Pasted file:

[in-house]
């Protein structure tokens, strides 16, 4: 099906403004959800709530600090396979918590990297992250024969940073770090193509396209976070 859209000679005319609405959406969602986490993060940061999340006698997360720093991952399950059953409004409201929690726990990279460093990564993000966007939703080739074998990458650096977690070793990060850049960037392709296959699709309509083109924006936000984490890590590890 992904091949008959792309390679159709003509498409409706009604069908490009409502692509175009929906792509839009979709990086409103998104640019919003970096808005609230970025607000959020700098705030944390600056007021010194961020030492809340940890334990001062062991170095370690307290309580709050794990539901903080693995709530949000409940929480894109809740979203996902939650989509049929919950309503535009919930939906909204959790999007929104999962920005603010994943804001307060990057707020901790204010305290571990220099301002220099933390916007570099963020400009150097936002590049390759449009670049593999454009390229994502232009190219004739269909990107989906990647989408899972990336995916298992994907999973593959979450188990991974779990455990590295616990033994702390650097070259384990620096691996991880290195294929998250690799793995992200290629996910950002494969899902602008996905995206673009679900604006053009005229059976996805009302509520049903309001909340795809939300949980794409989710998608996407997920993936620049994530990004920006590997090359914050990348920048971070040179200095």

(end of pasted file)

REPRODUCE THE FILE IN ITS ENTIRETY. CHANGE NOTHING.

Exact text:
[in-house]
């Protein structure tokens, strides 16, 4: 099906403004959800709530600090396979918590990297992250024969940073770090193509396209976070 859209000679005319609405959406969602986490993060940061999340006698997360720093991952399950059953409004409201929690726990990279460093990564993000966007939703080739074998990458650096977690070793990060850049960037392709296959699709309509083109924006936000984490890590590890 992904091949008959792309390679159709003509498409409706009604069908490009409502692509175009929906792509839009979709990086409103998104640019919003970096808005609230970025607000959020700098705030944390600056007021010194961020030492809340940890334990001062062991170095370690307290309580709050794990539901903080693995709530949000409940929480894109809740979203996902939650989509049929919950309503535009919930939906909204959790999007929104999962920005603010994943804001307060990057707020901790204010305290571990220099301002220099933390916007570099963020400009150097936002590049390759449009670049593999454009390229994502232009190219004739269909990107989906990647989408899972990336995916298992994907999973593959979450188990991974779990455990590295616990033994702390650097070259384990620096691996991880290195294929998250690799793995992200290629996910950002494969899902602008996905995206673009679900604006053009005229059976996805009302509520049903309001909340795809939300949980794409989710998608996407997920993936620049994530990004920006590997090359914050990348920048971070040179200095």